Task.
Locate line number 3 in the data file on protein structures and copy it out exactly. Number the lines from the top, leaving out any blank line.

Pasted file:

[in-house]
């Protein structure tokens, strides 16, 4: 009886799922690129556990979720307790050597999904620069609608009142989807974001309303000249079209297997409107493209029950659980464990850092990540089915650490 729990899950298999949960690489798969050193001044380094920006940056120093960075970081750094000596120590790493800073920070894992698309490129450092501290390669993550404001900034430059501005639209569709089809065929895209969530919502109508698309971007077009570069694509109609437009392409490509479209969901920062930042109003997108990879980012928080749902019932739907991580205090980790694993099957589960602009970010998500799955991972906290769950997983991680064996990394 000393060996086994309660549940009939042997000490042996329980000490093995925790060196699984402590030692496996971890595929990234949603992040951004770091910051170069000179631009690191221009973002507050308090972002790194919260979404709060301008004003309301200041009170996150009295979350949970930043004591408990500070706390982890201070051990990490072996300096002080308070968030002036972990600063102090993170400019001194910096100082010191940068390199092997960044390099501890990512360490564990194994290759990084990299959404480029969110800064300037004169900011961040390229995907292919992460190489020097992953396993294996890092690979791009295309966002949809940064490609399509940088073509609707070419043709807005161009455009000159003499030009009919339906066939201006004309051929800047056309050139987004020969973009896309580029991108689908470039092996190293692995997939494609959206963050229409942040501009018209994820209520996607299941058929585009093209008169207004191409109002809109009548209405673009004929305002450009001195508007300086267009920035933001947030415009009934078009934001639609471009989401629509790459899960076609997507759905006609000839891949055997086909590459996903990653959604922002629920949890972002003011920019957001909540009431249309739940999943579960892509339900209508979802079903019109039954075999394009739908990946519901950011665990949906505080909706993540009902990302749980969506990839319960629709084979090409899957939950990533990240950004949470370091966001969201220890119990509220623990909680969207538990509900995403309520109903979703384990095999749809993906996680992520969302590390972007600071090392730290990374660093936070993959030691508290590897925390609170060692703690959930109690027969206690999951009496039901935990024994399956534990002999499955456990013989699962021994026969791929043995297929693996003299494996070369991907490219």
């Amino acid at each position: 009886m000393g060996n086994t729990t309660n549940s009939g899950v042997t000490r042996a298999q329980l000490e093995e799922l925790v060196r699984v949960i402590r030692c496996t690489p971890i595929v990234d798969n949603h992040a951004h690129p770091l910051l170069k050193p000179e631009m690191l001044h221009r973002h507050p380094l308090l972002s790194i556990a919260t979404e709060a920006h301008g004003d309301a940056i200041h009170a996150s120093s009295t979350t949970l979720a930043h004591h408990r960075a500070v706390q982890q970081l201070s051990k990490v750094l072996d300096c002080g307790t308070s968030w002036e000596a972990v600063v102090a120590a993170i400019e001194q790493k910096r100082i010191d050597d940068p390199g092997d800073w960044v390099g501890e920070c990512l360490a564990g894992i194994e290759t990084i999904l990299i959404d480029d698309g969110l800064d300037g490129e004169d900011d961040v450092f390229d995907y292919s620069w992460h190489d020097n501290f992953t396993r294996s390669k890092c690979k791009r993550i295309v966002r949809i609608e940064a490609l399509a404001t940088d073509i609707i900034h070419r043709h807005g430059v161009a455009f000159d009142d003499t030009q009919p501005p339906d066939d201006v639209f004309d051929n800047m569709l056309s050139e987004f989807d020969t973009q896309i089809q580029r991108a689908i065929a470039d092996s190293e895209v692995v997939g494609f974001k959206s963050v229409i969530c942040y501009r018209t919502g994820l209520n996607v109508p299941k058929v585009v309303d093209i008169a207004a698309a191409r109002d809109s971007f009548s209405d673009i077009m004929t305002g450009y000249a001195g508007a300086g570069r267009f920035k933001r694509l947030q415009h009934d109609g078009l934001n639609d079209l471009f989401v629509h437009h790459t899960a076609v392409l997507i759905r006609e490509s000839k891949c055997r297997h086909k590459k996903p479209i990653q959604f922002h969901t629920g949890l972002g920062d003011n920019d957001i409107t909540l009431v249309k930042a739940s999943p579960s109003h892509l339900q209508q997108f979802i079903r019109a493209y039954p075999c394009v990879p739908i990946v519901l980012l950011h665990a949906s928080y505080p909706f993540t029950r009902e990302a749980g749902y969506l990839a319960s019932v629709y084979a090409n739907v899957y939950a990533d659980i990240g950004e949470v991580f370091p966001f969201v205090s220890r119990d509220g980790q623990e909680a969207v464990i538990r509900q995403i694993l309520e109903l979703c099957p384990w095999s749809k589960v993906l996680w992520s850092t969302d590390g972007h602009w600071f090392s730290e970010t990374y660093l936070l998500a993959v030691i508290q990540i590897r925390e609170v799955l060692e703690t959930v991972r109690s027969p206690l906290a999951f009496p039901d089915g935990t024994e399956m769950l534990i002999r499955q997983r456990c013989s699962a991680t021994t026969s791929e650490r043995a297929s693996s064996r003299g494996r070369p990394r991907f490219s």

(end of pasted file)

């Amino acid at each position: 009886m000393g060996n086994t729990t309660n549940s009939g899950v042997t000490r042996a298999q329980l000490e093995e799922l925790v060196r699984v949960i402590r030692c496996t690489p971890i595929v990234d798969n949603h992040a951004h690129p770091l910051l170069k050193p000179e631009m690191l001044h221009r973002h507050p380094l308090l972002s790194i556990a919260t979404e709060a920006h301008g004003d309301a940056i200041h009170a996150s120093s009295t979350t949970l979720a930043h004591h408990r960075a500070v706390q982890q970081l201070s051990k990490v750094l072996d300096c002080g307790t308070s968030w002036e000596a972990v600063v102090a120590a993170i400019e001194q790493k910096r100082i010191d050597d940068p390199g092997d800073w960044v390099g501890e920070c990512l360490a564990g894992i194994e290759t990084i999904l990299i959404d480029d698309g969110l800064d300037g490129e004169d900011d961040v450092f390229d995907y292919s620069w992460h190489d020097n501290f992953t396993r294996s390669k890092c690979k791009r993550i295309v966002r949809i609608e940064a490609l399509a404001t940088d073509i609707i900034h070419r043709h807005g430059v161009a455009f000159d009142d003499t030009q009919p501005p339906d066939d201006v639209f004309d051929n800047m569709l056309s050139e987004f989807d020969t973009q896309i089809q580029r991108a689908i065929a470039d092996s190293e895209v692995v997939g494609f974001k959206s963050v229409i969530c942040y501009r018209t919502g994820l209520n996607v109508p299941k058929v585009v309303d093209i008169a207004a698309a191409r109002d809109s971007f009548s209405d673009i077009m004929t305002g450009y000249a001195g508007a300086g570069r267009f920035k933001r694509l947030q415009h009934d109609g078009l934001n639609d079209l471009f989401v629509h437009h790459t899960a076609v392409l997507i759905r006609e490509s000839k891949c055997r297997h086909k590459k996903p479209i990653q959604f922002h969901t629920g949890l972002g920062d003011n920019d957001i409107t909540l009431v249309k930042a739940s999943p579960s109003h892509l339900q209508q997108f979802i079903r019109a493209y039954p075999c394009v990879p739908i990946v519901l980012l950011h665990a949906s928080y505080p909706f993540t029950r009902e990302a749980g749902y969506l990839a319960s019932v629709y084979a090409n739907v899957y939950a990533d659980i990240g950004e949470v991580f370091p966001f969201v205090s220890r119990d509220g980790q623990e909680a969207v464990i538990r509900q995403i694993l309520e109903l979703c099957p384990w095999s749809k589960v993906l996680w992520s850092t969302d590390g972007h602009w600071f090392s730290e970010t990374y660093l936070l998500a993959v030691i508290q990540i590897r925390e609170v799955l060692e703690t959930v991972r109690s027969p206690l906290a999951f009496p039901d089915g935990t024994e399956m769950l534990i002999r499955q997983r456990c013989s699962a991680t021994t026969s791929e650490r043995a297929s693996s064996r003299g494996r070369p990394r991907f490219s």